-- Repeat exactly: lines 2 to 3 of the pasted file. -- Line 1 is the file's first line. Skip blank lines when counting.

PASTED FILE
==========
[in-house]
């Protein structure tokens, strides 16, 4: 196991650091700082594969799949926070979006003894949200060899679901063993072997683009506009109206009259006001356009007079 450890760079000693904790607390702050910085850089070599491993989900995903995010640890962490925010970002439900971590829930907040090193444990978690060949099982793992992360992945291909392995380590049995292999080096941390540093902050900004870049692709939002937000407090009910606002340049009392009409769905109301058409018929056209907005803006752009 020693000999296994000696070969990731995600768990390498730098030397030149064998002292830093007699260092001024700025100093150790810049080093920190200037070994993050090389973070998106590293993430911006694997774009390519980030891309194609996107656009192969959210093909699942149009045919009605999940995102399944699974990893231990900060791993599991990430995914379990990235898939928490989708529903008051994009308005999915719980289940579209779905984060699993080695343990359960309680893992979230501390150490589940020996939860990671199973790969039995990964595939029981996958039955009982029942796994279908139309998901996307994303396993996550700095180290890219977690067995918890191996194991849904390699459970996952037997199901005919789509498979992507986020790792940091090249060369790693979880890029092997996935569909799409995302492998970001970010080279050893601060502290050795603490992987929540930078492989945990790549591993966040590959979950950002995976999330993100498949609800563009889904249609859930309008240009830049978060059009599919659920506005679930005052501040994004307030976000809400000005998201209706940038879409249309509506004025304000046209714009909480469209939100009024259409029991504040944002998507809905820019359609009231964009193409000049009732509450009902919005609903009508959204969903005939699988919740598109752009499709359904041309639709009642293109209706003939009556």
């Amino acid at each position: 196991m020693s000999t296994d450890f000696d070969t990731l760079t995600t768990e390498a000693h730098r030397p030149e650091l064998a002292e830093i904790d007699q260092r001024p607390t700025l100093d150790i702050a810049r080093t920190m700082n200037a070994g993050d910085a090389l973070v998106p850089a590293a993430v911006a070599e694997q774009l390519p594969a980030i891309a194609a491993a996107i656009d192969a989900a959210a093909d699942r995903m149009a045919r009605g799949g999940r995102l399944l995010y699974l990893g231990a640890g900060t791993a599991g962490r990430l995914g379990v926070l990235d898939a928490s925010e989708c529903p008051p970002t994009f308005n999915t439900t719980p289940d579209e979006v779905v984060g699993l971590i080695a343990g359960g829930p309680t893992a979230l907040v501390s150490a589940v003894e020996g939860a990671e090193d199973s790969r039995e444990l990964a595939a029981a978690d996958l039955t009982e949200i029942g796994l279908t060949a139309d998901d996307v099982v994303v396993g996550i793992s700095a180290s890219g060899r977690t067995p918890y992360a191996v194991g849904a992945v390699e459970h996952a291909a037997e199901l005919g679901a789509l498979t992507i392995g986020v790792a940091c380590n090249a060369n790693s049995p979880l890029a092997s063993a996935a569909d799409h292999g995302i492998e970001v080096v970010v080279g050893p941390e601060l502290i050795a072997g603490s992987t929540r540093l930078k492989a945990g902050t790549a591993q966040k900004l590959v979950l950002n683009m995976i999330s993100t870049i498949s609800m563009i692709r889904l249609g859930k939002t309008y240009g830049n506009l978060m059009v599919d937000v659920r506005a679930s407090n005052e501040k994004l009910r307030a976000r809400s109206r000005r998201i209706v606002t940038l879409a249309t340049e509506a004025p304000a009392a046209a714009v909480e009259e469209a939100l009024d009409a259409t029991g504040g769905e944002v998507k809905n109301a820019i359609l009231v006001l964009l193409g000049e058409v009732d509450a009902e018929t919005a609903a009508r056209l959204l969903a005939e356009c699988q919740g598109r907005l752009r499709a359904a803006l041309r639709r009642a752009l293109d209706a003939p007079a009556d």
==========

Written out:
């Protein structure tokens, strides 16, 4: 196991650091700082594969799949926070979006003894949200060899679901063993072997683009506009109206009259006001356009007079 450890760079000693904790607390702050910085850089070599491993989900995903995010640890962490925010970002439900971590829930907040090193444990978690060949099982793992992360992945291909392995380590049995292999080096941390540093902050900004870049692709939002937000407090009910606002340049009392009409769905109301058409018929056209907005803006752009 020693000999296994000696070969990731995600768990390498730098030397030149064998002292830093007699260092001024700025100093150790810049080093920190200037070994993050090389973070998106590293993430911006694997774009390519980030891309194609996107656009192969959210093909699942149009045919009605999940995102399944699974990893231990900060791993599991990430995914379990990235898939928490989708529903008051994009308005999915719980289940579209779905984060699993080695343990359960309680893992979230501390150490589940020996939860990671199973790969039995990964595939029981996958039955009982029942796994279908139309998901996307994303396993996550700095180290890219977690067995918890191996194991849904390699459970996952037997199901005919789509498979992507986020790792940091090249060369790693979880890029092997996935569909799409995302492998970001970010080279050893601060502290050795603490992987929540930078492989945990790549591993966040590959979950950002995976999330993100498949609800563009889904249609859930309008240009830049978060059009599919659920506005679930005052501040994004307030976000809400000005998201209706940038879409249309509506004025304000046209714009909480469209939100009024259409029991504040944002998507809905820019359609009231964009193409000049009732509450009902919005609903009508959204969903005939699988919740598109752009499709359904041309639709009642293109209706003939009556």
């Amino acid at each position: 196991m020693s000999t296994d450890f000696d070969t990731l760079t995600t768990e390498a000693h730098r030397p030149e650091l064998a002292e830093i904790d007699q260092r001024p607390t700025l100093d150790i702050a810049r080093t920190m700082n200037a070994g993050d910085a090389l973070v998106p850089a590293a993430v911006a070599e694997q774009l390519p594969a980030i891309a194609a491993a996107i656009d192969a989900a959210a093909d699942r995903m149009a045919r009605g799949g999940r995102l399944l995010y699974l990893g231990a640890g900060t791993a599991g962490r990430l995914g379990v926070l990235d898939a928490s925010e989708c529903p008051p970002t994009f308005n999915t439900t719980p289940d579209e979006v779905v984060g699993l971590i080695a343990g359960g829930p309680t893992a979230l907040v501390s150490a589940v003894e020996g939860a990671e090193d199973s790969r039995e444990l990964a595939a029981a978690d996958l039955t009982e949200i029942g796994l279908t060949a139309d998901d996307v099982v994303v396993g996550i793992s700095a180290s890219g060899r977690t067995p918890y992360a191996v194991g849904a992945v390699e459970h996952a291909a037997e199901l005919g679901a789509l498979t992507i392995g986020v790792a940091c380590n090249a060369n790693s049995p979880l890029a092997s063993a996935a569909d799409h292999g995302i492998e970001v080096v970010v080279g050893p941390e601060l502290i050795a072997g603490s992987t929540r540093l930078k492989a945990g902050t790549a591993q966040k900004l590959v979950l950002n683009m995976i999330s993100t870049i498949s609800m563009i692709r889904l249609g859930k939002t309008y240009g830049n506009l978060m059009v599919d937000v659920r506005a679930s407090n005052e501040k994004l009910r307030a976000r809400s109206r000005r998201i209706v606002t940038l879409a249309t340049e509506a004025p304000a009392a046209a714009v909480e009259e469209a939100l009024d009409a259409t029991g504040g769905e944002v998507k809905n109301a820019i359609l009231v006001l964009l193409g000049e058409v009732d509450a009902e018929t919005a609903a009508r056209l959204l969903a005939e356009c699988q919740g598109r907005l752009r499709a359904a803006l041309r639709r009642a752009l293109d209706a003939p007079a009556d």